Unlike Windows Forms, there is no Visual Inheritance in WPF. Luckily you don’t need visual inheritance as you can use User Controls to get a re-usable UI. There are times, however, when you want a base Window class so you can have common functionality in all your WPF windows. To accomplish this you can create a base class from which all your WPF windows can inherit. To use the base class you will need to make one simple change in both the XAML and in your code-behind class.
<Window> Element and Window Class
When you add a new Window to a WPF application it builds a .XAML file and a code-behind file. The XAML file has a <Window> element and the code-behind file has a partial class that inherits from “Window” or “System.Windows.Window” to be more specific. Notice the x:Class=”<Namespace>.<ClassName>” syntax in the XAML (See Figure 1). This x:Class name attribute must have the same name as the partial class in the code-behind. At compile time, the .XAML file is converted into a partial class that has the same name as the name of the class in the code-behind and inherits from the name of the top level element in the XAML; in this case “Window”.
Figure 1: The Window class and the inherited Window must match.
As long as these two items match the two elements in the partial class in the code-behind the compiler will be happy. If either of these two elements does not match, you will receive a compiler error.
Inherit from the Window Class
Now that you understand the basics of how the XAML and the code-behind are put together, you can now create a base Window class and modify the XAML and code-behind to use this new class.
If you wish to follow along with this article, create a new WPF application in Visual Studio. Add a new class to your project named WindowBase. Modify this newly added class to inherit from the Window class. Add the following Imports/using statements at the top of the WindowBase class.
The WindowBase class needs to inherit from the Window class by changing the code to look like the following:
public class WindowBase : Window
Public Class WindowBase
Modify the code-behind of the Window1.xaml file to inherit from the WindowBase class you just created. Your Window1 code-behind should now look like the following:
public partial class Window1 : WindowBase
If you were to compile the WPF application right now, you will receive the error message “Base class 'System.Windows.Window' specified for class 'Window1' cannot be different from the base class 'WindowBase' of one of its other partial types.” The reason is because while you changed the code behind to inherit from the WindowBase class, you need to change the XAML markup to reflect this same change.
The change you need to make is you need to modify the <Window> element to be <WindowBase>. However, <WindowBase> is not a part of any of the imported xml namespaces that are a normal part of the XAML markup. Thus, you need to add a namespace reference to the assembly that contains the WindowBase class. If you created a default WPF application project, the namespace you will add to the XAML is the following:
Once you have added this namespace with the prefix of “src” you can now change the <Window> element to <src:WindowBase>. Be sure you modify the closing </Window> element to </src:WindowBase>. The complete source code for the XAML is shown below.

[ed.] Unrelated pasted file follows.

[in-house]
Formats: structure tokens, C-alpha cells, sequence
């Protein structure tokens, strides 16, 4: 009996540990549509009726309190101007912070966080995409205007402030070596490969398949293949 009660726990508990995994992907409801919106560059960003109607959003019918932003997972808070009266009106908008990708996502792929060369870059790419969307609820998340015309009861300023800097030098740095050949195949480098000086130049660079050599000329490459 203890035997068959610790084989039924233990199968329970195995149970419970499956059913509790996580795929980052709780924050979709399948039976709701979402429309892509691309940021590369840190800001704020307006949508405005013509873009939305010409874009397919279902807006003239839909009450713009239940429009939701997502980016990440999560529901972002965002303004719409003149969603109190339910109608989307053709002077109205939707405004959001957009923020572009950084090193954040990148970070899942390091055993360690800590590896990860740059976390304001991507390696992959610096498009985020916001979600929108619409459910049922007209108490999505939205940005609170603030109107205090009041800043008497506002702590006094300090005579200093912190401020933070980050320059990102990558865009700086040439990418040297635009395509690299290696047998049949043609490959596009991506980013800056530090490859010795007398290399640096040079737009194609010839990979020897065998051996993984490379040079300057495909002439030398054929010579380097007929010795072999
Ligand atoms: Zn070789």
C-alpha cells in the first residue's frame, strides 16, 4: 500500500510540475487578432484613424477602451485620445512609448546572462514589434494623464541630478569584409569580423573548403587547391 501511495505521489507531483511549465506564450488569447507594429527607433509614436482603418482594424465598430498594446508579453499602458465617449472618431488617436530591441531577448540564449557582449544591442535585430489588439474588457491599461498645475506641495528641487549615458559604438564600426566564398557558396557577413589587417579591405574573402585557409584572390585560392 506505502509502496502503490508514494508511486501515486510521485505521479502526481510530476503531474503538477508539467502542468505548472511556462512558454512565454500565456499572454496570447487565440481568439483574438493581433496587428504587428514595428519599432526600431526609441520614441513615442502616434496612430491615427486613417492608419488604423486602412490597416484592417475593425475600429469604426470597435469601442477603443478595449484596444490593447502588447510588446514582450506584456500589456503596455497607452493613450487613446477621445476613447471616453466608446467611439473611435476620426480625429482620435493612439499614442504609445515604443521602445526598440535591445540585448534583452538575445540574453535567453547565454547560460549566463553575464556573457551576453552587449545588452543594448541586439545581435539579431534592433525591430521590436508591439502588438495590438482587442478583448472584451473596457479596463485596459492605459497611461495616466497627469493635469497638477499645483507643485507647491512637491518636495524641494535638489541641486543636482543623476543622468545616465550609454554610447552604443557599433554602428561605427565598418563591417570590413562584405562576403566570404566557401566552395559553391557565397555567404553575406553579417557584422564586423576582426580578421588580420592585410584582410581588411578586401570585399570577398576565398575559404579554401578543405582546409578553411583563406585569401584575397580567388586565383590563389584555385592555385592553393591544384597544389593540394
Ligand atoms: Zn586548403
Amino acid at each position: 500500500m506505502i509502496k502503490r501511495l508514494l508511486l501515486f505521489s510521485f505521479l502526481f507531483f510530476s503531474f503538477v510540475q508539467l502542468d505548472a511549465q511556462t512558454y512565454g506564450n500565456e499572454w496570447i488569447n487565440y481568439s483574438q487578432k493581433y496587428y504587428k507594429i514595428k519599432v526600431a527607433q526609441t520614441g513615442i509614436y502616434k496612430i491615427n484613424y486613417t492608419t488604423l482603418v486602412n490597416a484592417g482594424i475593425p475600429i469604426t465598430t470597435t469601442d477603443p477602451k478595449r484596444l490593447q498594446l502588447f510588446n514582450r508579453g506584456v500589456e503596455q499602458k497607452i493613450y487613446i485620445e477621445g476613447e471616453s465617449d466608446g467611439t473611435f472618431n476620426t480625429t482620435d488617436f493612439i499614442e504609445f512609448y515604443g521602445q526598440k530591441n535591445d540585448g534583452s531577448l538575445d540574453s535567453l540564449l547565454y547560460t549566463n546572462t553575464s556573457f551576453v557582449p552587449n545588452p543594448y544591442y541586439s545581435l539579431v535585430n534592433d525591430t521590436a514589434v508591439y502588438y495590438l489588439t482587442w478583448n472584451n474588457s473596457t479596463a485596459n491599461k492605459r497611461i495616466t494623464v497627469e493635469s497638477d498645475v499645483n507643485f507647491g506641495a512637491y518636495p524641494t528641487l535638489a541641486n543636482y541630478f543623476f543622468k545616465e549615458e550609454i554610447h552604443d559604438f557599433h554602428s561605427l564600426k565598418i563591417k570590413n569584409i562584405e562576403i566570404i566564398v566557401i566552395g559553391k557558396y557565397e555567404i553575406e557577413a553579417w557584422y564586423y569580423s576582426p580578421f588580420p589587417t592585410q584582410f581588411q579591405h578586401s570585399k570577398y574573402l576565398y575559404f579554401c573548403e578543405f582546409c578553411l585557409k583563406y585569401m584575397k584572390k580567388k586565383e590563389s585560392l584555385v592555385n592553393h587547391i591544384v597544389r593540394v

Title="Window1" Height="300" Width="300">
Title="Window1" Height="300" Width="300">
At this point you should be able to compile the application and everything should compile correctly.
Now that you have a base Window class you can add code to that class that can be used in all of your WPF Windows. Once piece of functionality you might need is to check if your Window is in design mode or runtime. Add the following property to your WindowBase class.
public bool IsInDesignMode
Public ReadOnly Property IsInDesignMode() As Boolean
Return System.ComponentModel. _
From within your Window that inherits from the WindowBase class you can test to see if you are in design mode or in runtime mode.
// Do Something
If IsInDesignMode Then
' Do Something
Another piece of code that might come in handy in your WPF windows is the ability to read a resource dictionary XAML file and load it into the Resources of the Window. Below is the code you would add to the WindowBase class to do this.
public void OpenResourceDictionary(string fileName)
ResourceDictionary dic = null;
using (FileStream fs = new FileStream(fileName, FileMode.Open))
dic = (ResourceDictionary)XamlReader.Load(fs);
throw new FileNotFoundException(
"Can't open resource file: " + fileName +
" in the method OpenResourceDictionary().");
Public Sub OpenResourceDictionary(ByVal fileName As String)
Dim dic As ResourceDictionary = Nothing
If File.Exists(fileName) Then
Using fs As New FileStream(fileName, FileMode.Open)
dic = DirectCast(XamlReader.Load(fs), ResourceDictionary)
Throw New FileNotFoundException( _
"Can't open resource file: " & fileName & _
" in the method OpenResourceDictionary().")
When you wish to load a new resource dictionary file at runtime into your Window you may do so with some very simple code from within your Window.
So, that is all there is to creating your own base Window class from which all your Window objects can inherit. There is a lot of functionality that you will want to make available to your Window classes. Creating a base Window class is a great way to expose this functionality. It just takes a little bit of tweaking to your XAML and your code-behind to get all this great functionality.
NOTE: You can download the complete sample code at my website. http://www.pdsa.com/downloads. Choose Tips & Tricks, then "WPF Window Inheritance" from the drop-down.
Good Luck With Your Coding,
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